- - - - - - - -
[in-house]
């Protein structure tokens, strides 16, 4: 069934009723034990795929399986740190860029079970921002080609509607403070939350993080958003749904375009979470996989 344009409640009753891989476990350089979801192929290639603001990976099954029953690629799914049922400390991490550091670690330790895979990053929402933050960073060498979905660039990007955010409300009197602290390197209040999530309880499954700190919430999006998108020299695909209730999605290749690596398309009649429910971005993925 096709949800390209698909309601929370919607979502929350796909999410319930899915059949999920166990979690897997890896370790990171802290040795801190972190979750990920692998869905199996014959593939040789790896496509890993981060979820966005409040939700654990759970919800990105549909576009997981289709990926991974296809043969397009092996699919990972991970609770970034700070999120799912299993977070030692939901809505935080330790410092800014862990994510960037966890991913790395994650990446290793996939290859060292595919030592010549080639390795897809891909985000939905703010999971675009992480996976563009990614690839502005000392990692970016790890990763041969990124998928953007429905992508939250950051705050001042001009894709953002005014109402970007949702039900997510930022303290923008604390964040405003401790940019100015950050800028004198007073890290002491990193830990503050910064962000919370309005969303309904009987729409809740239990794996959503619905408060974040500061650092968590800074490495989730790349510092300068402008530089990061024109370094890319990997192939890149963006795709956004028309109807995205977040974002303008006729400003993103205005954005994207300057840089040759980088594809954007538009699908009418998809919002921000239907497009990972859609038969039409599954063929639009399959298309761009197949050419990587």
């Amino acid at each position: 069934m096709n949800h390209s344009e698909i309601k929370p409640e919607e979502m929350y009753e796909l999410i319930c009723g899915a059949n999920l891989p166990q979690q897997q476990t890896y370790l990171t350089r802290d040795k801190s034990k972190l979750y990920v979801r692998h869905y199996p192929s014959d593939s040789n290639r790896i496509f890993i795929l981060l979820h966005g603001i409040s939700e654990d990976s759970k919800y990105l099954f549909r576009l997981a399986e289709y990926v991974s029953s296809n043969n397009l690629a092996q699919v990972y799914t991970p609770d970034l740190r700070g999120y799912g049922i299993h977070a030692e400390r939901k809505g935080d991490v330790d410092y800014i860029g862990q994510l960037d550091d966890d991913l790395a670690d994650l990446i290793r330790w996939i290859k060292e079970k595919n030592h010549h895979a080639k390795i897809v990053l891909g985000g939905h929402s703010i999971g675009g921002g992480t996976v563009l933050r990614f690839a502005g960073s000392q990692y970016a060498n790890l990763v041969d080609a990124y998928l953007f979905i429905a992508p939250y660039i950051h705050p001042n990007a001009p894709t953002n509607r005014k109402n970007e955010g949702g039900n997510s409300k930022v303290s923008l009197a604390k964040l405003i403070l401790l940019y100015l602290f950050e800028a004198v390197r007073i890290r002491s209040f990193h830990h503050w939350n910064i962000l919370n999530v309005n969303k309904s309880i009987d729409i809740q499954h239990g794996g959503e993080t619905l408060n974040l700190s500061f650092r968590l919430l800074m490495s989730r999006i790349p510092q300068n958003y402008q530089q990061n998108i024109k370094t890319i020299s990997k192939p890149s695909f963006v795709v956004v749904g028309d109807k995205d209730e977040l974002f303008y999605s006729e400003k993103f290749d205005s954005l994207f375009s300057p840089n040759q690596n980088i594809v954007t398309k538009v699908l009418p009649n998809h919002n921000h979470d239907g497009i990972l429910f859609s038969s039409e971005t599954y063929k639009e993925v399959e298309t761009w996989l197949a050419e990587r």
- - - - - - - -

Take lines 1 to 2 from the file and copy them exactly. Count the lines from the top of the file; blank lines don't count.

[in-house]
């Protein structure tokens, strides 16, 4: 069934009723034990795929399986740190860029079970921002080609509607403070939350993080958003749904375009979470996989 344009409640009753891989476990350089979801192929290639603001990976099954029953690629799914049922400390991490550091670690330790895979990053929402933050960073060498979905660039990007955010409300009197602290390197209040999530309880499954700190919430999006998108020299695909209730999605290749690596398309009649429910971005993925 096709949800390209698909309601929370919607979502929350796909999410319930899915059949999920166990979690897997890896370790990171802290040795801190972190979750990920692998869905199996014959593939040789790896496509890993981060979820966005409040939700654990759970919800990105549909576009997981289709990926991974296809043969397009092996699919990972991970609770970034700070999120799912299993977070030692939901809505935080330790410092800014862990994510960037966890991913790395994650990446290793996939290859060292595919030592010549080639390795897809891909985000939905703010999971675009992480996976563009990614690839502005000392990692970016790890990763041969990124998928953007429905992508939250950051705050001042001009894709953002005014109402970007949702039900997510930022303290923008604390964040405003401790940019100015950050800028004198007073890290002491990193830990503050910064962000919370309005969303309904009987729409809740239990794996959503619905408060974040500061650092968590800074490495989730790349510092300068402008530089990061024109370094890319990997192939890149963006795709956004028309109807995205977040974002303008006729400003993103205005954005994207300057840089040759980088594809954007538009699908009418998809919002921000239907497009990972859609038969039409599954063929639009399959298309761009197949050419990587």